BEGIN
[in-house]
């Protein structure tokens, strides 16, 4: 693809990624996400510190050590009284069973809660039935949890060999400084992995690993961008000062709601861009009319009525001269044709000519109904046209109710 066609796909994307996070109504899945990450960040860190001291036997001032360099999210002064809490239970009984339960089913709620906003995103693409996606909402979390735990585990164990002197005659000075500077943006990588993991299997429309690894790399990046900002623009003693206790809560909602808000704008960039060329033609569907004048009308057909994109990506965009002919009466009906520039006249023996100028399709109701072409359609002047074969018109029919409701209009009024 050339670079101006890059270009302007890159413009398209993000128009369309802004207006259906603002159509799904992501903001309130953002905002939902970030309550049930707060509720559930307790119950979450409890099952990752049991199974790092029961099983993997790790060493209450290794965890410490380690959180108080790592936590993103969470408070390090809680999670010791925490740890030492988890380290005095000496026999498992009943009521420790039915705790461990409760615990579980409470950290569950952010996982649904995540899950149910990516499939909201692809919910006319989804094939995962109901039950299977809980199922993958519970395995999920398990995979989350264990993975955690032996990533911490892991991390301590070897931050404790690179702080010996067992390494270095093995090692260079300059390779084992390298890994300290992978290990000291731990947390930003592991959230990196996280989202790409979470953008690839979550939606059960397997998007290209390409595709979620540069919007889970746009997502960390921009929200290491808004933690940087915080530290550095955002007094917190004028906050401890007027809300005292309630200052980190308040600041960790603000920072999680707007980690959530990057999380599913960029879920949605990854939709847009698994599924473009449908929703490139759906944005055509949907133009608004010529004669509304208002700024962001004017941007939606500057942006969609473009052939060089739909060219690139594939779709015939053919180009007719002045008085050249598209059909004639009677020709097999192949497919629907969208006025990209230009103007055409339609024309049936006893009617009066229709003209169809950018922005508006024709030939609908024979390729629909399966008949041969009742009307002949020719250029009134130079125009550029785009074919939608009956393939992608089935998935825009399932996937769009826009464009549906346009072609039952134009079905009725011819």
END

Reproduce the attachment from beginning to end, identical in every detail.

[in-house]
């Protein structure tokens, strides 16, 4: 693809990624996400510190050590009284069973809660039935949890060999400084992995690993961008000062709601861009009319009525001269044709000519109904046209109710 066609796909994307996070109504899945990450960040860190001291036997001032360099999210002064809490239970009984339960089913709620906003995103693409996606909402979390735990585990164990002197005659000075500077943006990588993991299997429309690894790399990046900002623009003693206790809560909602808000704008960039060329033609569907004048009308057909994109990506965009002919009466009906520039006249023996100028399709109701072409359609002047074969018109029919409701209009009024 050339670079101006890059270009302007890159413009398209993000128009369309802004207006259906603002159509799904992501903001309130953002905002939902970030309550049930707060509720559930307790119950979450409890099952990752049991199974790092029961099983993997790790060493209450290794965890410490380690959180108080790592936590993103969470408070390090809680999670010791925490740890030492988890380290005095000496026999498992009943009521420790039915705790461990409760615990579980409470950290569950952010996982649904995540899950149910990516499939909201692809919910006319989804094939995962109901039950299977809980199922993958519970395995999920398990995979989350264990993975955690032996990533911490892991991390301590070897931050404790690179702080010996067992390494270095093995090692260079300059390779084992390298890994300290992978290990000291731990947390930003592991959230990196996280989202790409979470953008690839979550939606059960397997998007290209390409595709979620540069919007889970746009997502960390921009929200290491808004933690940087915080530290550095955002007094917190004028906050401890007027809300005292309630200052980190308040600041960790603000920072999680707007980690959530990057999380599913960029879920949605990854939709847009698994599924473009449908929703490139759906944005055509949907133009608004010529004669509304208002700024962001004017941007939606500057942006969609473009052939060089739909060219690139594939779709015939053919180009007719002045008085050249598209059909004639009677020709097999192949497919629907969208006025990209230009103007055409339609024309049936006893009617009066229709003209169809950018922005508006024709030939609908024979390729629909399966008949041969009742009307002949020719250029009134130079125009550029785009074919939608009956393939992608089935998935825009399932996937769009826009464009549906346009072609039952134009079905009725011819």